Here we see the qualifications of the position of bishop. The word bishop actually means overseer. So a bishop oversees a particular congregation or meeting. Also notice that the office of a bishop is assumed to be a male since it doesn't mention the "wife of one husband." Again we see the significance of the administrative and the charismatic components of the church. During this time, the culture was primarily Greek in nature. The Greek culture thought of women as either being inferior or a distraction to men. Therefore, it would have been very unlikely that a woman would be accepted as a leader in any organization-even the church. Again, this is separate from Christian doctrine that doesn't place such restrictions on women. We'll discuss this in more detail in a little while.
We can see from our previous discussion on what a pastor is that gender is insignificant in regards to the spiritual component (the charismatic) of the church. What are the qualifications of a pastor? Actually that is a moot point because pastors are a gift from God. God ordains pastors in the sense that God has empowered them with the gift of shepherding and caring for the people. The word pastor is actually not a title in church government even though we use it that way. However, since we have lost the true meaning and significance of the word pastor, we normally think of a pastor as the leader of a church or the head of a church (or ministry). Actually a pastor is a shepherd to the body of Christ. He or she feeds the people the word of God through instruction and ministry.
A pastor therefore should know the word of God that pertains to his or her particular ministry. However, this knowledge will be present since pastors are from God and not men. If God anoints someone as a pastor then rest assured that that person would be qualified to do what God wants him or her to do. A women or man can teach the word of God because the power in the word is from the Holy Spirit and not the person. If God ordains someone as a gift to the church as a pastor, then the approval or ordination of man is not needed.
For example, in my life there were people that called me "their pastor." Why? It wasn't because I was forming a church. As a matter of fact I resisted such thoughts. It was because I was teaching them and just operating in the gift that God gave me. Another example is when I applied to Bible College. I filled in the profile and the college recommended that I take the Pastor curriculum. They saw in me the gift of pastor (not leadership). I am not a leader in the sense of administration anyway.
Typically we are referring to the leadership role when we speak of the qualifications of a pastor. However, the real role of a pastor is not in leadership per se'. The true role of a pastor is a servant, whose qualifications are established by God and no man can elevate someone to this "position." People can elect or vote on the pastor the leader. However, people have no say so in the establishment of someone as pastor the minister. These are the distinctions of the spiritual foundation of church (the charismatic) and the administrative component of church. Pastor in the charismatic is a gift of God to feed the people. A pastor in the administrative component of church is the leader (boss) of the organization.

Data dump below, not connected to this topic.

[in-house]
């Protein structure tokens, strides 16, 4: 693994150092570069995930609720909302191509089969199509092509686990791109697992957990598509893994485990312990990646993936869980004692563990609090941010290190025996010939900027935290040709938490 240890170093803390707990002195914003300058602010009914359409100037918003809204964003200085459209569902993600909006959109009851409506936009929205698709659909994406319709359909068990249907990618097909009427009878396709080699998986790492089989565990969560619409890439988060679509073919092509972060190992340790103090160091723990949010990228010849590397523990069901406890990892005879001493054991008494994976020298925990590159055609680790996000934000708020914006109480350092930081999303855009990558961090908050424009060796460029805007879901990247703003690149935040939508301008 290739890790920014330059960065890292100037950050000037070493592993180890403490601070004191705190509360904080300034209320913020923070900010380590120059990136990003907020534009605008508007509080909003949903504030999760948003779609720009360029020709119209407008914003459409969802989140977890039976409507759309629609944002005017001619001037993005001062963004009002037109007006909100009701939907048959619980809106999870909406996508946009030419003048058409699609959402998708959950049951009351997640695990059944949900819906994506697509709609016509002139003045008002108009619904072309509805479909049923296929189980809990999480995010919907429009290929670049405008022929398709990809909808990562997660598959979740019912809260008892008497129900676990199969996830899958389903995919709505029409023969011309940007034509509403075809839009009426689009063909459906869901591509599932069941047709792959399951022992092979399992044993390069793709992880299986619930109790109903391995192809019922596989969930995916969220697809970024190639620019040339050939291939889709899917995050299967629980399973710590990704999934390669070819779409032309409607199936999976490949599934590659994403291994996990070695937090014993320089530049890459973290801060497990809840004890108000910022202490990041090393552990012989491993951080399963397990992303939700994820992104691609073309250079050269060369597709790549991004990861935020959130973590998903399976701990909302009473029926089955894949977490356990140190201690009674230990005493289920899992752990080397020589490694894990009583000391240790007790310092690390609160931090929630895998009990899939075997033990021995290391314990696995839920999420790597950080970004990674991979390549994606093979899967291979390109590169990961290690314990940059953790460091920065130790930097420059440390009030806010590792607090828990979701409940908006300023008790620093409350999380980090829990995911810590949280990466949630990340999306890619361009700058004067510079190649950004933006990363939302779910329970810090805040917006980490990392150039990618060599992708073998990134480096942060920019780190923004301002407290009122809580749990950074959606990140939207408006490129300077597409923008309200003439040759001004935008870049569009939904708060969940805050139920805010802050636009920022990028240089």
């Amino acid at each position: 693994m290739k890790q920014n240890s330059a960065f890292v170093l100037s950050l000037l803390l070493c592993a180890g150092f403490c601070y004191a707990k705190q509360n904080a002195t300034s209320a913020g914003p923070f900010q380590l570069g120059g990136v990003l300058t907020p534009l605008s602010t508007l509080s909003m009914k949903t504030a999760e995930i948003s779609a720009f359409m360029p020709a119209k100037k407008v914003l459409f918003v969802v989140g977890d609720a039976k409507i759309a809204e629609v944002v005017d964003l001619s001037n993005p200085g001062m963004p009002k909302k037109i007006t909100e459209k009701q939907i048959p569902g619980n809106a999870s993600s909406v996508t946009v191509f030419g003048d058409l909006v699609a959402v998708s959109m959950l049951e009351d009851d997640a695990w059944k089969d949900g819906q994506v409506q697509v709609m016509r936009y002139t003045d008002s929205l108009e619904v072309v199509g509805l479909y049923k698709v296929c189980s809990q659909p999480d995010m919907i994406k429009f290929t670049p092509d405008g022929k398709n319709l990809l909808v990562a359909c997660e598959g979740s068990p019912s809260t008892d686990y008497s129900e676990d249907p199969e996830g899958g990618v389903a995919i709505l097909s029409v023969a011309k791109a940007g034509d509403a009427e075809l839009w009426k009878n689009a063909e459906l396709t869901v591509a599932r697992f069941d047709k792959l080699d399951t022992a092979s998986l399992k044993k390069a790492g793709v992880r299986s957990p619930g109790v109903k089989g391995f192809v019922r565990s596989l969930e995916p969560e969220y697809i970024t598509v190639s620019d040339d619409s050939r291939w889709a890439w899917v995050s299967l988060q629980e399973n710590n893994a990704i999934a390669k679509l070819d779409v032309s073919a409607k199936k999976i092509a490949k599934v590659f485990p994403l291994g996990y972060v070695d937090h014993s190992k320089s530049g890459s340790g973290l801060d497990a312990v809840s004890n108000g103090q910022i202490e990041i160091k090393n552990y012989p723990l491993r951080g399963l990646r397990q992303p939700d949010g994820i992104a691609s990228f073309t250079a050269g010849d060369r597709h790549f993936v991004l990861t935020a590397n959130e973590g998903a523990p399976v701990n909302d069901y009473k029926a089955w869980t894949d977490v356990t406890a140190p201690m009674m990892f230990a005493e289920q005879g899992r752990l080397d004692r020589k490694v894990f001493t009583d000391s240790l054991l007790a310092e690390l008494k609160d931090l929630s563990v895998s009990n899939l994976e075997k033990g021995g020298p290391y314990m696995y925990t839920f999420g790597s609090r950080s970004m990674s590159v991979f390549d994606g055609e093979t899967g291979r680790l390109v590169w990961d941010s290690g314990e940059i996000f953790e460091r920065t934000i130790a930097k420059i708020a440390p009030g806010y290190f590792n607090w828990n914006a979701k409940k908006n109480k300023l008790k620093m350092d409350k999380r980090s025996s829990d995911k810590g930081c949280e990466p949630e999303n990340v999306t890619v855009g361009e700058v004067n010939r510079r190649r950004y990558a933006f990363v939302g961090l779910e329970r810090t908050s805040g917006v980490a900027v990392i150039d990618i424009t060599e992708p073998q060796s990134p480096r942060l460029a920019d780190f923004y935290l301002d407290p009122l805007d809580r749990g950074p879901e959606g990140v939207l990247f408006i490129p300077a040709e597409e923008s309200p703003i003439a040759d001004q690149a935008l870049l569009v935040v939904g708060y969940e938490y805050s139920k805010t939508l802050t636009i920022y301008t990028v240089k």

The leadership position of the church is actually the elders or bishops, not the pastor (in the strict sense of the word). Note that when Paul discussed the officials or offices of the church that he did not mention pastors (See 1 Timothy 3). Pastors are listed with the gifts of the Holy Spirit in 1 Corinthians 12.
So since the true pastor is a gift from God then gender is not significant and is not part of the qualifications. God determines who pastors really are since they are really ministers to the people and servants to the body of Christ. Since the church leader that we call pastor is an office in the church then people appoint these. Since men believe that only males are allowed to be pastors then part of the qualifications of a pastor is that a man occupies the position. This as we can see is a man made qualification and it has nothing to do with the true biblical concept of pastor, which is a servant not leader.
Findings On Women Pastors
From our previous discussion we have found that there are really to aspects to the word pastor. One is related to the charismatic (spiritual) classification or component of church and the other is related to the administrative classification of church. The Charismatic reference to pastor is that of ministry. In this classification a pastor is a servant and a gift to the body of Christ who teaches and nurtures the people by the use of the word of God. These people are ordained by God and therefore do not fall under the power of men and their standards or qualifications. Who can dispute what God has established?